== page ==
Nothing depresses me quite as much as the values debate now raging between the political parties. The carefully crafted, poll-driven oratory that we hear so frequently from candidates of both parties seems intended more to gain political advantage than to tell us what values are really important to our country. Fortunately, we Jews need not rely on politicians for our ethical vision. In this sacred season, we can turn to our traditional texts for guidance on the timeless values by which we lead our lives and instruct our children.
No other period in the Jewish calendar possesses the high drama of the High Holy Days. The self-examination that our tradition demands of us and the judgment that God promises leave us soberly introspective, carefully reviewing our personal conduct. The culmination of this process comes on Yom Kippur. As we struggle to acknowledge our errors and repent for our sins, our rich liturgy prods us to engage in an inner search that most of us instinctively resist.
Aware that we are reluctant to admit our shortcomings, the rabbis did not wait for us to volunteer this information; they provided a list of 54 sins that, in their view, were the temptations to which we are most likely to fall prey. The Al Het prayer, a confession of sins (For the sin that we have committed before you), is repeated ten times during the Yom Kippur service. Since it deals only with ethical duties to our fellow human beings and makes no mention of ritual obligations, this prayer serves as a kind of popular ethics manual; by telling us what we should not do, it educates us in the central values of Judaism.
What is most striking about the list is its concrete, down-to-earth nature. These sins are the stuff of everyday life, a catalog of specific ways in which we mortals go astray. And so we ask forgiveness for the sin of being disrespectful to parents and teachers, of engaging in lewd conduct, of using offensive speech, and of engaging in violent acts. The list of sins is long, and as we recite them we accept full responsibility for our errors. There is not the slightest suggestion that our fate is determined by forces beyond our control, or that we can blame others by pointing to root causes that justify anti-social behavior. Lest there be any misunderstanding on this point, the liturgy specifies the sin of prikat ol, which means throwing off societal restraints for ones own purposes, or, more simply, casting off responsibility. To cast off responsibility is a sin and our own fault. Period.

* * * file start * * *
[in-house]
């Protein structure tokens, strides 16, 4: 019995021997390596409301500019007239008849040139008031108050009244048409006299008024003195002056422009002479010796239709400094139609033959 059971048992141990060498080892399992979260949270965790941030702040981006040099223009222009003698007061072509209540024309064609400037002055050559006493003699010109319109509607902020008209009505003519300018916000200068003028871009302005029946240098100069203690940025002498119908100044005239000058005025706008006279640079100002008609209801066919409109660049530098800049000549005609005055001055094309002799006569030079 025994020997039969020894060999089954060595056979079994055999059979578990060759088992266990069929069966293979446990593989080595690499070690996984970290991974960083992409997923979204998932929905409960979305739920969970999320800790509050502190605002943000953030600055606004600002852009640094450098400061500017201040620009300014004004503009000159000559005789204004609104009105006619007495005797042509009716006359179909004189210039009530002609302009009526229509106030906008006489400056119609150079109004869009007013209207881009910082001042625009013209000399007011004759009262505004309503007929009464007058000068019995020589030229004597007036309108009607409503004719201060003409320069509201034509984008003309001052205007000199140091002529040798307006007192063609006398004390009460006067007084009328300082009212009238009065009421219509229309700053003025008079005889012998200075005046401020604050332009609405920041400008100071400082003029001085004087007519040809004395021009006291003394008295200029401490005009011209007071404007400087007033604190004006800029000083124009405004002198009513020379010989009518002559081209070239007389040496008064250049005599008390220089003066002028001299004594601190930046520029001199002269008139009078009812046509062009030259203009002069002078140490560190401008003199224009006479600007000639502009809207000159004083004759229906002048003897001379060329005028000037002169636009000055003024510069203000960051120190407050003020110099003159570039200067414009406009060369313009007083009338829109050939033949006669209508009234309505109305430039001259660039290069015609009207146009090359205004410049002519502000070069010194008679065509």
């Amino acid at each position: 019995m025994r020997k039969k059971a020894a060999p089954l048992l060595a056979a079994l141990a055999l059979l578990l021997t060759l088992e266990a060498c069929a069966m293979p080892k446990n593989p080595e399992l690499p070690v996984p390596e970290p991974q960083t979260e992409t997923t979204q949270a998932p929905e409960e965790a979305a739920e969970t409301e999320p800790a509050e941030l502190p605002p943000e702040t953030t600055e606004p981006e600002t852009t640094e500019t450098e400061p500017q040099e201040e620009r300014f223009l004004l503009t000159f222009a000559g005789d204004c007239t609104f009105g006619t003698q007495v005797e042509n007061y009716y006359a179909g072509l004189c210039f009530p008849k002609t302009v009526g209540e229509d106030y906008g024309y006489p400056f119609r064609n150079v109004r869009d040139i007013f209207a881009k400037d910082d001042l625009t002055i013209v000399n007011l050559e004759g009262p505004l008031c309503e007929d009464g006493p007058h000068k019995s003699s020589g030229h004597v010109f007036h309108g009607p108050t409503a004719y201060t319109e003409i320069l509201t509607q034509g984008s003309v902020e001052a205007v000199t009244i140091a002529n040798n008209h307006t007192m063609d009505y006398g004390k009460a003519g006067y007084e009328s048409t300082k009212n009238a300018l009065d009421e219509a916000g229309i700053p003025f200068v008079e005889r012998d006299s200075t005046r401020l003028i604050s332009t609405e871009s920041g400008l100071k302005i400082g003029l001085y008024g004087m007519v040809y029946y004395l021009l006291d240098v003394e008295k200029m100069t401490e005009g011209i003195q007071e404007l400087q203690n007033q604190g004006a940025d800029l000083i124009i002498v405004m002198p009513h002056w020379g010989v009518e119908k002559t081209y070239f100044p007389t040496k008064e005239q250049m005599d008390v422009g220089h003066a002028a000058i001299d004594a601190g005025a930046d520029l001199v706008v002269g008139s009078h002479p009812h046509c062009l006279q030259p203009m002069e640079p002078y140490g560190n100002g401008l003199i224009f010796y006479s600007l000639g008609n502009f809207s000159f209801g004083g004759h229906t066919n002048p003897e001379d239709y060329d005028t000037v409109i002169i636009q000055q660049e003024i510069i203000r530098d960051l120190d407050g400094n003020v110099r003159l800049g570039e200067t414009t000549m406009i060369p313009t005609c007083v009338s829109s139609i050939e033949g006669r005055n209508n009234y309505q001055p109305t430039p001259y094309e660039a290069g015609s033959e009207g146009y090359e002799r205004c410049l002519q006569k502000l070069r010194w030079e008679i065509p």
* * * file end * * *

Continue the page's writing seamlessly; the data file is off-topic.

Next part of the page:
When Bill Cosby recently insisted that black teenagers take responsibility for their own lives by staying in school, doing their homework, learning standard English and stopping having babies, much of the ensuing outcry came from politicians. Black parents like parents of other racial, ethnic and religious groups understand full well that teaching values has no meaning if it does not include accepting responsibility in these areas.
But accepting responsibility for our own actions does not mean that we as a community have no obligation to provide for the less fortunate among us. Among the first sins listed in the Al Het is acting cruelly and the Hebrew makes clear that the meaning here is lack of kindness to the needy. We also ask forgiveness for haughty airs and sordid selfishness, and for sins committed by oppressing others and by using usury and interest all terminology that refers to exploitation of the weak. We are thus reminded that in Jewish tradition, successful businessmen and women are always expected to set an example of public generosity and communal leadership. And reading these passages, we cannot help but think of the breakdown in social solidarity that afflicts our country, as the wealthy are increasingly segregated from the poor and indifferent to their fate.
In short, despite the sometimes polarizing rhetoric of our political leaders, Judaism demands that respect and responsibility be demonstrated both in our personal lives and in our communal life. We cannot excuse our sins by pointing to the structural defects of society, and we do the poor no favor when we pretend that they cannot do more to help themselves. But neither can we forget our obligation to the community around us. Torah teaches that the poor are rarely a problem to the rich; it is generally the rich who are a problem to the poor. The responsibility of the established classes is therefore to provide justice for the less fortunate and to display kinship and compassion to all. Politicians take note: only when values are understood in this way can they advance the common good and provide a foundation for a shared American morality.